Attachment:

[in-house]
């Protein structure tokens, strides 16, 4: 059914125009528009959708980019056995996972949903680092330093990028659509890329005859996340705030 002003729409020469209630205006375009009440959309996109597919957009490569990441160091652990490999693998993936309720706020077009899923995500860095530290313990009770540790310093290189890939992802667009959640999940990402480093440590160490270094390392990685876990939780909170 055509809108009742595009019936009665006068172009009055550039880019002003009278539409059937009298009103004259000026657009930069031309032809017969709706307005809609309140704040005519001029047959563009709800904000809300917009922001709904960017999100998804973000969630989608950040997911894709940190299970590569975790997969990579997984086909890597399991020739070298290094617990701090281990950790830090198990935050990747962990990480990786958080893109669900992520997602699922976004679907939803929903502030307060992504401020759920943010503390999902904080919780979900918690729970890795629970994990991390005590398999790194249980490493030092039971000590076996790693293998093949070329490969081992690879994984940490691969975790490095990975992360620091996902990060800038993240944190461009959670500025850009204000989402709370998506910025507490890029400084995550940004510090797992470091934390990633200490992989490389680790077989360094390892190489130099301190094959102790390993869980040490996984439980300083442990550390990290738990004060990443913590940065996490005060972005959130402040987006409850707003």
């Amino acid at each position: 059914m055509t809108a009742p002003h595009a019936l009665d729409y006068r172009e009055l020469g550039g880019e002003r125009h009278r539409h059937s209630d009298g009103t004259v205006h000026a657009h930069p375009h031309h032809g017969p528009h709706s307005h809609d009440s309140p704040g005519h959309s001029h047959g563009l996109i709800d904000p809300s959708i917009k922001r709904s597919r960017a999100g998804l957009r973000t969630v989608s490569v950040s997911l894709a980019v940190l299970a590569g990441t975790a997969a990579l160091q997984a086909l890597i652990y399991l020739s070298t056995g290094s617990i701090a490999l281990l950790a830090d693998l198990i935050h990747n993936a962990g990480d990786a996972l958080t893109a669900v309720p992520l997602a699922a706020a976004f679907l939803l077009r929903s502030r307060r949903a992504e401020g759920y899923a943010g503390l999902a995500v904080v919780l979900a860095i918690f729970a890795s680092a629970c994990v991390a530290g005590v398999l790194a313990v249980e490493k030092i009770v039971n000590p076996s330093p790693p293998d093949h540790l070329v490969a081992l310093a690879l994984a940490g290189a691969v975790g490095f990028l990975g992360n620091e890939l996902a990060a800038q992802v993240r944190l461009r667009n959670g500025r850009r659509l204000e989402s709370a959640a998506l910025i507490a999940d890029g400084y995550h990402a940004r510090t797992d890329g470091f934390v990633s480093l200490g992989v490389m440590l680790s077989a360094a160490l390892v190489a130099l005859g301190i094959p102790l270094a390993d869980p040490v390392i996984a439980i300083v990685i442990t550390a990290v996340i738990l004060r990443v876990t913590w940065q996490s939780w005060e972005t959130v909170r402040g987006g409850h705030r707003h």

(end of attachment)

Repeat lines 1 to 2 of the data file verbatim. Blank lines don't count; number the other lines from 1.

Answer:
[in-house]
């Protein structure tokens, strides 16, 4: 059914125009528009959708980019056995996972949903680092330093990028659509890329005859996340705030 002003729409020469209630205006375009009440959309996109597919957009490569990441160091652990490999693998993936309720706020077009899923995500860095530290313990009770540790310093290189890939992802667009959640999940990402480093440590160490270094390392990685876990939780909170 055509809108009742595009019936009665006068172009009055550039880019002003009278539409059937009298009103004259000026657009930069031309032809017969709706307005809609309140704040005519001029047959563009709800904000809300917009922001709904960017999100998804973000969630989608950040997911894709940190299970590569975790997969990579997984086909890597399991020739070298290094617990701090281990950790830090198990935050990747962990990480990786958080893109669900992520997602699922976004679907939803929903502030307060992504401020759920943010503390999902904080919780979900918690729970890795629970994990991390005590398999790194249980490493030092039971000590076996790693293998093949070329490969081992690879994984940490691969975790490095990975992360620091996902990060800038993240944190461009959670500025850009204000989402709370998506910025507490890029400084995550940004510090797992470091934390990633200490992989490389680790077989360094390892190489130099301190094959102790390993869980040490996984439980300083442990550390990290738990004060990443913590940065996490005060972005959130402040987006409850707003």